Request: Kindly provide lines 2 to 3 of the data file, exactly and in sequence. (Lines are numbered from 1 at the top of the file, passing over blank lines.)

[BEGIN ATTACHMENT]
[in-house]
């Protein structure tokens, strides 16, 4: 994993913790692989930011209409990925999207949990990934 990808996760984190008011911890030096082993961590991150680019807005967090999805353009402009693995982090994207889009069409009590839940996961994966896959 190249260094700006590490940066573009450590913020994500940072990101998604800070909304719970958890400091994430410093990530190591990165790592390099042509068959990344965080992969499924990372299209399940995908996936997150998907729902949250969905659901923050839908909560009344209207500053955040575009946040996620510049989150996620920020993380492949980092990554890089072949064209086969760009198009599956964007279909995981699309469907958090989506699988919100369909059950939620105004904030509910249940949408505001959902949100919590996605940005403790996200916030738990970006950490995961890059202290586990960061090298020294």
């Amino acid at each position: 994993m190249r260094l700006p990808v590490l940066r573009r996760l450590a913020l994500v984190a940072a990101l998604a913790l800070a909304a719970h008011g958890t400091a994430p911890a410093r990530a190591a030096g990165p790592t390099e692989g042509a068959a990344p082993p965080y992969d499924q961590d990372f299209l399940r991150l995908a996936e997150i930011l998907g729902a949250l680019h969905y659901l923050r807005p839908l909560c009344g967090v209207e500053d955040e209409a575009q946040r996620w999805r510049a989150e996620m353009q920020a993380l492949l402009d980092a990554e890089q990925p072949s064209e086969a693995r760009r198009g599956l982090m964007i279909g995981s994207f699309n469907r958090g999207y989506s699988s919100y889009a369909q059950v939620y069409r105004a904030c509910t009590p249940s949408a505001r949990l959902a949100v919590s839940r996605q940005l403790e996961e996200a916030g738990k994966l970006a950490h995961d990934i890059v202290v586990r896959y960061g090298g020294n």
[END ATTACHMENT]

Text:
């Protein structure tokens, strides 16, 4: 994993913790692989930011209409990925999207949990990934 990808996760984190008011911890030096082993961590991150680019807005967090999805353009402009693995982090994207889009069409009590839940996961994966896959 190249260094700006590490940066573009450590913020994500940072990101998604800070909304719970958890400091994430410093990530190591990165790592390099042509068959990344965080992969499924990372299209399940995908996936997150998907729902949250969905659901923050839908909560009344209207500053955040575009946040996620510049989150996620920020993380492949980092990554890089072949064209086969760009198009599956964007279909995981699309469907958090989506699988919100369909059950939620105004904030509910249940949408505001959902949100919590996605940005403790996200916030738990970006950490995961890059202290586990960061090298020294």
């Amino acid at each position: 994993m190249r260094l700006p990808v590490l940066r573009r996760l450590a913020l994500v984190a940072a990101l998604a913790l800070a909304a719970h008011g958890t400091a994430p911890a410093r990530a190591a030096g990165p790592t390099e692989g042509a068959a990344p082993p965080y992969d499924q961590d990372f299209l399940r991150l995908a996936e997150i930011l998907g729902a949250l680019h969905y659901l923050r807005p839908l909560c009344g967090v209207e500053d955040e209409a575009q946040r996620w999805r510049a989150e996620m353009q920020a993380l492949l402009d980092a990554e890089q990925p072949s064209e086969a693995r760009r198009g599956l982090m964007i279909g995981s994207f699309n469907r958090g999207y989506s699988s919100y889009a369909q059950v939620y069409r105004a904030c509910t009590p249940s949408a505001r949990l959902a949100v919590s839940r996605q940005l403790e996961e996200a916030g738990k994966l970006a950490h995961d990934i890059v202290v586990r896959y960061g090298g020294n």